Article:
Tuesday 31 December 2013

Winter in Japan - Myoko Kogen

I love skiing.  I am not good at it, but I love it.  I have only ever been skiing four times in my life.  Once in Australia (it doesn't snow much in Australia and not at all where I come from) and, now, three times in Japan, and each time I have skied in Japan I have always skied at the same place.  Myoko Kogen.

In 1916 Myoko Kogen came to national prominence when it was voted number one in a national poll to determine the number one summer resort in Japan and it is also the traditional mountain retreat for the Japanese Imperial family.  Myoko Kogen became Japan's first international ski resort in 1937.  The area is comprised of 9 ski resorts and the one I have always gone to is Suginohara which boasts the longest ski run in Japan.  I always go there as it has some great beginner runs!

I had the opportunity to go there on a ski trip organised by my close friend Emiko.  Our group numbered about 20 with some of Emiko's friends and three of her children coming along too.  We stayed at the National Myoko Youth Outdoor Learning Centre (website is in Japanese) and for a total of 10,000 yen (about AU$100) we got accommodation for 2 nights, 3 meals a day and ski and ski wear rental!  I challenge you to find a better deal than that!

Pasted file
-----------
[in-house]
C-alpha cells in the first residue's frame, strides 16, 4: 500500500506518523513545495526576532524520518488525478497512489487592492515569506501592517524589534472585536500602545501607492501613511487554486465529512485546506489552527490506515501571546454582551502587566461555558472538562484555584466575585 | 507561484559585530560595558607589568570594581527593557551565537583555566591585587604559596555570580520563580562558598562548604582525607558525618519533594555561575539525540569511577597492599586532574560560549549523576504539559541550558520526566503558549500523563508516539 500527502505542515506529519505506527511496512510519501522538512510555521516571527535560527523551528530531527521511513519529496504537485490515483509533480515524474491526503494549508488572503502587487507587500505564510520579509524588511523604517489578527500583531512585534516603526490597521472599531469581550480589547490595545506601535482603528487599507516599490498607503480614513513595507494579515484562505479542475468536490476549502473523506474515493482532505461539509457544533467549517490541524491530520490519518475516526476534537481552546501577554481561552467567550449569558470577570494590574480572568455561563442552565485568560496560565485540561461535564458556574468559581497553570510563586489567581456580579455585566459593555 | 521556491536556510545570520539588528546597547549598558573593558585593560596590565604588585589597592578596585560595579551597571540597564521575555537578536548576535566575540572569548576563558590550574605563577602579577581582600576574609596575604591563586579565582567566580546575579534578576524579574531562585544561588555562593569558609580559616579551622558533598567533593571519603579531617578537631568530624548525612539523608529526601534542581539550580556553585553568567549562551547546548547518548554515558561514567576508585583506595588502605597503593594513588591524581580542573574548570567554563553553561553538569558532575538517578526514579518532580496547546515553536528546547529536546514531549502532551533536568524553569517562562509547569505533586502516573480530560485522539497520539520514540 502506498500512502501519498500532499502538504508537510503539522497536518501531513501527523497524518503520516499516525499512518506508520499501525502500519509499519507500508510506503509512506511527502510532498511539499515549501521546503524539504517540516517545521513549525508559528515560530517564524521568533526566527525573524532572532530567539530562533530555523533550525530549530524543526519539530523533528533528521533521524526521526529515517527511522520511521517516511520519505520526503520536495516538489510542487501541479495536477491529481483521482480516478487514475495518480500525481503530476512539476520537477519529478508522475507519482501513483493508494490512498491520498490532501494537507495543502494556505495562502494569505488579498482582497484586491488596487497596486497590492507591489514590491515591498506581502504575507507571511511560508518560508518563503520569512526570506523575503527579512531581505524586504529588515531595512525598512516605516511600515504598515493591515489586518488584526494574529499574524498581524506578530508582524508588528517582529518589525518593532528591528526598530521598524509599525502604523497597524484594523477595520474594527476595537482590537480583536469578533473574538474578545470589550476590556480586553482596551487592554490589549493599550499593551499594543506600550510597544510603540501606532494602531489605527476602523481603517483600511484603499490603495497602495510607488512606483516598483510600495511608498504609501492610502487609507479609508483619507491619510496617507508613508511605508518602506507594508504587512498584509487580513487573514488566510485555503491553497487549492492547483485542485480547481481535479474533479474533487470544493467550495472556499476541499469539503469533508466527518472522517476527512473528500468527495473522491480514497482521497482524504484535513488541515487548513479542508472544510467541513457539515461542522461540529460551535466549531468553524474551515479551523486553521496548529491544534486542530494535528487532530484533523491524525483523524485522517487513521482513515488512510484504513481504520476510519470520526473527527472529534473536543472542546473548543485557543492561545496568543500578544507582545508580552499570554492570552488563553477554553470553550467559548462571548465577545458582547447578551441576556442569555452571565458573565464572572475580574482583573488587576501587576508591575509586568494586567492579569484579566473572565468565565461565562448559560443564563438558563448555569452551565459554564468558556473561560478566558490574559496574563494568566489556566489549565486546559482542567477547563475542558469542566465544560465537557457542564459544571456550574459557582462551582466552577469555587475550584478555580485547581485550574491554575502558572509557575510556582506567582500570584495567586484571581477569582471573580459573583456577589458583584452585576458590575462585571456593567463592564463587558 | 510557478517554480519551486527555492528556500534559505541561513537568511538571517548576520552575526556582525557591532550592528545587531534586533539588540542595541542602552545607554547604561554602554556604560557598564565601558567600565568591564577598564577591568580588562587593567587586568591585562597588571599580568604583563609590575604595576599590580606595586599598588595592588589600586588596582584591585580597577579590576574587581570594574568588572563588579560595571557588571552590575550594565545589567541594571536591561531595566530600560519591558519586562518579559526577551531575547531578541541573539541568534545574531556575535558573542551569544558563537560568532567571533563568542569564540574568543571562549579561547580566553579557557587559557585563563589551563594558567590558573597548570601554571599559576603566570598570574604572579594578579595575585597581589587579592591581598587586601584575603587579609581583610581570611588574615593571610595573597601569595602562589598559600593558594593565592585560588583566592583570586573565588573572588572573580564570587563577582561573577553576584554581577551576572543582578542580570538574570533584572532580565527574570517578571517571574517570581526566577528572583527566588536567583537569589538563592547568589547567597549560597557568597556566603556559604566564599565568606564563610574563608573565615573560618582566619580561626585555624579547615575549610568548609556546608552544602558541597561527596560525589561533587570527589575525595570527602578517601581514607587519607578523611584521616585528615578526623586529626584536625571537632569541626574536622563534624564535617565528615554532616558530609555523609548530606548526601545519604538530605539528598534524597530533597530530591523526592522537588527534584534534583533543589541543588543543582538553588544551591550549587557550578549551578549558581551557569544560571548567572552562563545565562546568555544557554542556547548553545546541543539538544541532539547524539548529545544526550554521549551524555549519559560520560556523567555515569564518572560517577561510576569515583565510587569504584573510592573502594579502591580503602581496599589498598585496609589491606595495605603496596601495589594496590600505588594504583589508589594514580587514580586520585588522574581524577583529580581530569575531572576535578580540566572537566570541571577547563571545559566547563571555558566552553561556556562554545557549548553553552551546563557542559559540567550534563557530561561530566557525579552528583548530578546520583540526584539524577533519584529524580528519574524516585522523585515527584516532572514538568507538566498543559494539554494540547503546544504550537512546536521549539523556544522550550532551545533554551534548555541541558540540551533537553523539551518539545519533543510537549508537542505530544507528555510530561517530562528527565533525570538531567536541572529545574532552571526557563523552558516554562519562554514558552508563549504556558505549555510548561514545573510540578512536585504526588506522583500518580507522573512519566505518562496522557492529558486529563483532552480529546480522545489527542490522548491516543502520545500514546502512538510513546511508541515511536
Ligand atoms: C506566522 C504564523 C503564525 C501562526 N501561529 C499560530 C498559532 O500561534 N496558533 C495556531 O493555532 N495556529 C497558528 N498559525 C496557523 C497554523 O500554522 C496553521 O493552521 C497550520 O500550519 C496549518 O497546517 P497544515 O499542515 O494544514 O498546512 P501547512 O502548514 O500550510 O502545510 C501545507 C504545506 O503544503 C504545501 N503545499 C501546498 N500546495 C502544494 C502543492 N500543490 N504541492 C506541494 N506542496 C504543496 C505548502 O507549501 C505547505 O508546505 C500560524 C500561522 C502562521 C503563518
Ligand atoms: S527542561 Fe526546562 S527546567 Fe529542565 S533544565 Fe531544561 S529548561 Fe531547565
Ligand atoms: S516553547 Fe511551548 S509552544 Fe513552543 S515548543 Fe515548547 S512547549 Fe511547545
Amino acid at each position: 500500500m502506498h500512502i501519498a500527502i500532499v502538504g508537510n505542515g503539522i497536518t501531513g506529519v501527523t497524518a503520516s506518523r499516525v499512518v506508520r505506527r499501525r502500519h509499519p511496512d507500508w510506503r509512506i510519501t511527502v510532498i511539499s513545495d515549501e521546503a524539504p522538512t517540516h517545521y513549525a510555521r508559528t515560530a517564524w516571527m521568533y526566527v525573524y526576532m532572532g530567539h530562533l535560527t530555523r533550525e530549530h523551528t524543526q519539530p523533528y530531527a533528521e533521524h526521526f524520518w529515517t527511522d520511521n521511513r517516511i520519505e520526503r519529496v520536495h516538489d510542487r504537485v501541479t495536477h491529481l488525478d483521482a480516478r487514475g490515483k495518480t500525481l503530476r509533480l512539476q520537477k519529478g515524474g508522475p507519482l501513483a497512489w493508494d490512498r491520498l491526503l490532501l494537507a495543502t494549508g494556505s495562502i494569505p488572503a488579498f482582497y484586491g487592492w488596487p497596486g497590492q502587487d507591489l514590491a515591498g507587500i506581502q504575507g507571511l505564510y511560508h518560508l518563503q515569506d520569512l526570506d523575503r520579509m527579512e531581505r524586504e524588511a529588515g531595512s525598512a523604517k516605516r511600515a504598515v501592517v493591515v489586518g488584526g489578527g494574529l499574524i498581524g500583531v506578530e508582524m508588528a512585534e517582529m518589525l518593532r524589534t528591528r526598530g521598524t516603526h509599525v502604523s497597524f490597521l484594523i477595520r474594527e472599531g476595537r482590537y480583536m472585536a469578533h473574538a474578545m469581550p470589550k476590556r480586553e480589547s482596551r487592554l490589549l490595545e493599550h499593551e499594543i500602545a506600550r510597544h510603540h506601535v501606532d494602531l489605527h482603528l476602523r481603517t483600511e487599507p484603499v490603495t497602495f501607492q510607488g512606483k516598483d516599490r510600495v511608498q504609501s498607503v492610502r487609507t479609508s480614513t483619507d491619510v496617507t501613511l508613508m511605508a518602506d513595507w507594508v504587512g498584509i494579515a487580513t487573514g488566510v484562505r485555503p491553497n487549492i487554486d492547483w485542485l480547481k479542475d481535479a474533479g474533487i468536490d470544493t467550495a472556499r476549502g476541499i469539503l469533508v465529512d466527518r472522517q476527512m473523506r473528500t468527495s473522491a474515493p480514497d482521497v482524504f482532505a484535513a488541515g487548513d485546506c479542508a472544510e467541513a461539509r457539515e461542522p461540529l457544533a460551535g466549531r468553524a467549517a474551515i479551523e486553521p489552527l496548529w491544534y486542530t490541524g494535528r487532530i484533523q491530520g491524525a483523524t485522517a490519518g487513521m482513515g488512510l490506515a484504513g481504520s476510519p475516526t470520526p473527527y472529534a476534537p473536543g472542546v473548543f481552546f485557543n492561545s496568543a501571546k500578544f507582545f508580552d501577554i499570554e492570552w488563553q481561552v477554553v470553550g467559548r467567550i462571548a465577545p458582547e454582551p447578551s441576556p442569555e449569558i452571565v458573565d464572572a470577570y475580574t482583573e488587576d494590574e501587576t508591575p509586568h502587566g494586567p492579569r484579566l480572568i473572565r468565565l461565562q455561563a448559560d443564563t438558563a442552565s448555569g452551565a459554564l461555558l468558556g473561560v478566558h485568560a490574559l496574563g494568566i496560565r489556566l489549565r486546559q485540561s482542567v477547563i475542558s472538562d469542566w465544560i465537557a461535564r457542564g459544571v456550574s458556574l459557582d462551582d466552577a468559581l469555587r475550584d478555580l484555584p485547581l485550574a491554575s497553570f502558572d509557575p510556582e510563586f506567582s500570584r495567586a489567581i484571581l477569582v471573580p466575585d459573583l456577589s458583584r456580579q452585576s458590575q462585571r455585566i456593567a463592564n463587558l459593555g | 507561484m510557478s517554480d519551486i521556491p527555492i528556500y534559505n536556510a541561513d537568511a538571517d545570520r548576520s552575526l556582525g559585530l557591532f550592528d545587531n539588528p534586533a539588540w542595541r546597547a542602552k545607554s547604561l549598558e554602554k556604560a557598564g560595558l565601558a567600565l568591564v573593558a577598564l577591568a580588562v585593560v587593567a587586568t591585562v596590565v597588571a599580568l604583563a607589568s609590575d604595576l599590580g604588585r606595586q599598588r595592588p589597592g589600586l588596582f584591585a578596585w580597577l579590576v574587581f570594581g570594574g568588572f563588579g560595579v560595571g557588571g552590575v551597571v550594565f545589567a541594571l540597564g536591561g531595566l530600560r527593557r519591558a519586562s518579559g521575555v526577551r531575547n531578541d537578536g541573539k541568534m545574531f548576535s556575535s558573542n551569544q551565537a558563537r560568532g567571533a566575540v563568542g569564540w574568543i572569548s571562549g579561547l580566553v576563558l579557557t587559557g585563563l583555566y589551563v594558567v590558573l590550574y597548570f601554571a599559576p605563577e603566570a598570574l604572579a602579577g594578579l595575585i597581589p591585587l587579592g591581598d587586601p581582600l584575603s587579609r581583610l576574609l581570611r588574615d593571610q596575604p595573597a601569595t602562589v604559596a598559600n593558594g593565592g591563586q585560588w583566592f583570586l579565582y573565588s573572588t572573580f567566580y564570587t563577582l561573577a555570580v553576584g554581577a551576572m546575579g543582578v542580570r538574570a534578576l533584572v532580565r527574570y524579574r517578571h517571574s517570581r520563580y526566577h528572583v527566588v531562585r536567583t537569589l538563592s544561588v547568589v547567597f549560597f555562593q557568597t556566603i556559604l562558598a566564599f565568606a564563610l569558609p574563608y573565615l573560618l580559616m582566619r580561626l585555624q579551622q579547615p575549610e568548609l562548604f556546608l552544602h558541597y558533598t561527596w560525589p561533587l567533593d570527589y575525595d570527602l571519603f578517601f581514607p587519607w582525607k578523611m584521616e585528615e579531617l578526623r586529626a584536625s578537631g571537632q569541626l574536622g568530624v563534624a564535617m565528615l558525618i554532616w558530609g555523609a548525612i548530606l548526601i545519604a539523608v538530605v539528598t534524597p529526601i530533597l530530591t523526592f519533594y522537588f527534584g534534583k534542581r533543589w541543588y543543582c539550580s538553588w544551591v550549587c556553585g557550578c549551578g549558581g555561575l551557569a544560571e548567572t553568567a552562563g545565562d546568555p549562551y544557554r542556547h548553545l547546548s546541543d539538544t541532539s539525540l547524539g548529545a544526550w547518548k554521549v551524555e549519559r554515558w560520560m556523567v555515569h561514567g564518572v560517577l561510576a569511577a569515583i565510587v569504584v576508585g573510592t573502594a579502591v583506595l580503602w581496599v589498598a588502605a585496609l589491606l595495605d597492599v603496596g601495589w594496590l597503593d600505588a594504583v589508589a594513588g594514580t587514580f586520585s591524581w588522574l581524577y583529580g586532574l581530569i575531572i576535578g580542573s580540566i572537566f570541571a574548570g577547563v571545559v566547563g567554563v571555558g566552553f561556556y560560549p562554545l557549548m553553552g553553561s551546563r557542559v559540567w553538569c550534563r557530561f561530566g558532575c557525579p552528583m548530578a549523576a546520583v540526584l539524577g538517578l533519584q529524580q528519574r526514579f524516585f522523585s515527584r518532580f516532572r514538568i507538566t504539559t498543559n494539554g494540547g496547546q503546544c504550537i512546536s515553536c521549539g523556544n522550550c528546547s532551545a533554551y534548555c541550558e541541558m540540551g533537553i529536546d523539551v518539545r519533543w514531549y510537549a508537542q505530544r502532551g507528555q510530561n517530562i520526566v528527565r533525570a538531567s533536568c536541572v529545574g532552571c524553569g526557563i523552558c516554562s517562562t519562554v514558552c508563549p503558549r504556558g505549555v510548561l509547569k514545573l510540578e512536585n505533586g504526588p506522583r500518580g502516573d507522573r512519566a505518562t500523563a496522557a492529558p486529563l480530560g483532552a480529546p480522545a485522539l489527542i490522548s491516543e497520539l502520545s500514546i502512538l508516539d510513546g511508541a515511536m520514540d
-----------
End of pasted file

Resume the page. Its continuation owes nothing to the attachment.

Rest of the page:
I caught the train over to Odaiba to meet with everyone and depart from there.  I was a little early so I wandered down to the beach and took a photo of what was an absolutely amazing morning!

We set off in our cars and a little over two thirds of the way there (about 2 hours from Tokyo) we were in snow! 

What a change from that first photo!  The snow only intensified the closer we got to Myoko Kogen and it was bucketing down when we arrived.

We settled in and made our way to the dining area for dinner.

After dinner we went back to our rooms (dormitory style) and had a few drinks (drinking is actually not allowed, but no-one checks and we just brought some drinks in in our bags).  Outside it was blizzard-like conditions.  We were actually in a snow thunder storm with regular flashes of lightning and thunder rolling across the skies.  At about 11PM I went to bed looking forward to resuming my love affair with Myoko Kogen the next day.

We woke up (to the soothing melody of some piped in music and one of the staff waking us up over the PA system) at about 7AM.  I poked my head outside and was greeted with the sight of this.

For a guy who comes from a place where it is regularly over forty degrees Celsius (104 F) this sight was incredible.  I was right in the middle of a winter wonderland!  Excited, I hurried through breakfast and collected my ski gear and headed outside.  There were about twelve cute kids in our group ranging in age from less than one to about 11 and they trickled out and started having fun in the snow.

They were soon joined by one big kid!

Each day started with a snowball fight, started by myself but both times finished by the kids!  Sheer weight of numbers won both times with me being relentlessly pounded with snowballs until surrendering!